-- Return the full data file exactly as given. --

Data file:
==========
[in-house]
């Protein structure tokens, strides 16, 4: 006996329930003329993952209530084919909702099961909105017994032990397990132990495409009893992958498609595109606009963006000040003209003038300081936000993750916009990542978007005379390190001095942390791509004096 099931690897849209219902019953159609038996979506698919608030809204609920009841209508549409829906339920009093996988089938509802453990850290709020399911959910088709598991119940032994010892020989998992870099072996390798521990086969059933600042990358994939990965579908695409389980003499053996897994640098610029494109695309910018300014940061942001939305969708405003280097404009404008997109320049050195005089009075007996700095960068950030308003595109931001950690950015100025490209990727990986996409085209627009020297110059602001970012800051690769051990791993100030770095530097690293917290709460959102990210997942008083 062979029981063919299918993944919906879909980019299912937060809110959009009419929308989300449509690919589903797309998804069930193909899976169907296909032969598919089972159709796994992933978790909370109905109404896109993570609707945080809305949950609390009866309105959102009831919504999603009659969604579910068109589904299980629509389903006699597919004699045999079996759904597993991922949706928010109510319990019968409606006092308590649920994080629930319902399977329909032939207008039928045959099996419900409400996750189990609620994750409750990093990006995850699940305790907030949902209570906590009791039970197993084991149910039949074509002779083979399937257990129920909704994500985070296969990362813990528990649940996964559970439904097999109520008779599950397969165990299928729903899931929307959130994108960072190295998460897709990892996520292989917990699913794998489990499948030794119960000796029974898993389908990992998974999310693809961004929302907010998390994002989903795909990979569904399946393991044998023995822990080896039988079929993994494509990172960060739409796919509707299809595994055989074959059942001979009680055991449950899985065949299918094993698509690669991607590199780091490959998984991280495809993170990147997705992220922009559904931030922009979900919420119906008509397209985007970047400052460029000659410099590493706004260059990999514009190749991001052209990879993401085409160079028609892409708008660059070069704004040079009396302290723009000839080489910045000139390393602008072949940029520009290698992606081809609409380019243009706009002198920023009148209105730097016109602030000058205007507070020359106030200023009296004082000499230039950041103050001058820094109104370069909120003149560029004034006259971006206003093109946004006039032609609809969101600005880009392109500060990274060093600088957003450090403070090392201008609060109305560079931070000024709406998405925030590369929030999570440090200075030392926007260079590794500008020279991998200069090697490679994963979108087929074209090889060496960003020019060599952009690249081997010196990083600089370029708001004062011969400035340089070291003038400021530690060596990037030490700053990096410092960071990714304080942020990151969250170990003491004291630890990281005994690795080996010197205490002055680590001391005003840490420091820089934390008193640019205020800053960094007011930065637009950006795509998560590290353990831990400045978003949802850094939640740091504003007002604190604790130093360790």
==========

[in-house]
């Protein structure tokens, strides 16, 4: 006996329930003329993952209530084919909702099961909105017994032990397990132990495409009893992958498609595109606009963006000040003209003038300081936000993750916009990542978007005379390190001095942390791509004096 099931690897849209219902019953159609038996979506698919608030809204609920009841209508549409829906339920009093996988089938509802453990850290709020399911959910088709598991119940032994010892020989998992870099072996390798521990086969059933600042990358994939990965579908695409389980003499053996897994640098610029494109695309910018300014940061942001939305969708405003280097404009404008997109320049050195005089009075007996700095960068950030308003595109931001950690950015100025490209990727990986996409085209627009020297110059602001970012800051690769051990791993100030770095530097690293917290709460959102990210997942008083 062979029981063919299918993944919906879909980019299912937060809110959009009419929308989300449509690919589903797309998804069930193909899976169907296909032969598919089972159709796994992933978790909370109905109404896109993570609707945080809305949950609390009866309105959102009831919504999603009659969604579910068109589904299980629509389903006699597919004699045999079996759904597993991922949706928010109510319990019968409606006092308590649920994080629930319902399977329909032939207008039928045959099996419900409400996750189990609620994750409750990093990006995850699940305790907030949902209570906590009791039970197993084991149910039949074509002779083979399937257990129920909704994500985070296969990362813990528990649940996964559970439904097999109520008779599950397969165990299928729903899931929307959130994108960072190295998460897709990892996520292989917990699913794998489990499948030794119960000796029974898993389908990992998974999310693809961004929302907010998390994002989903795909990979569904399946393991044998023995822990080896039988079929993994494509990172960060739409796919509707299809595994055989074959059942001979009680055991449950899985065949299918094993698509690669991607590199780091490959998984991280495809993170990147997705992220922009559904931030922009979900919420119906008509397209985007970047400052460029000659410099590493706004260059990999514009190749991001052209990879993401085409160079028609892409708008660059070069704004040079009396302290723009000839080489910045000139390393602008072949940029520009290698992606081809609409380019243009706009002198920023009148209105730097016109602030000058205007507070020359106030200023009296004082000499230039950041103050001058820094109104370069909120003149560029004034006259971006206003093109946004006039032609609809969101600005880009392109500060990274060093600088957003450090403070090392201008609060109305560079931070000024709406998405925030590369929030999570440090200075030392926007260079590794500008020279991998200069090697490679994963979108087929074209090889060496960003020019060599952009690249081997010196990083600089370029708001004062011969400035340089070291003038400021530690060596990037030490700053990096410092960071990714304080942020990151969250170990003491004291630890990281005994690795080996010197205490002055680590001391005003840490420091820089934390008193640019205020800053960094007011930065637009950006795509998560590290353990831990400045978003949802850094939640740091504003007002604190604790130093360790």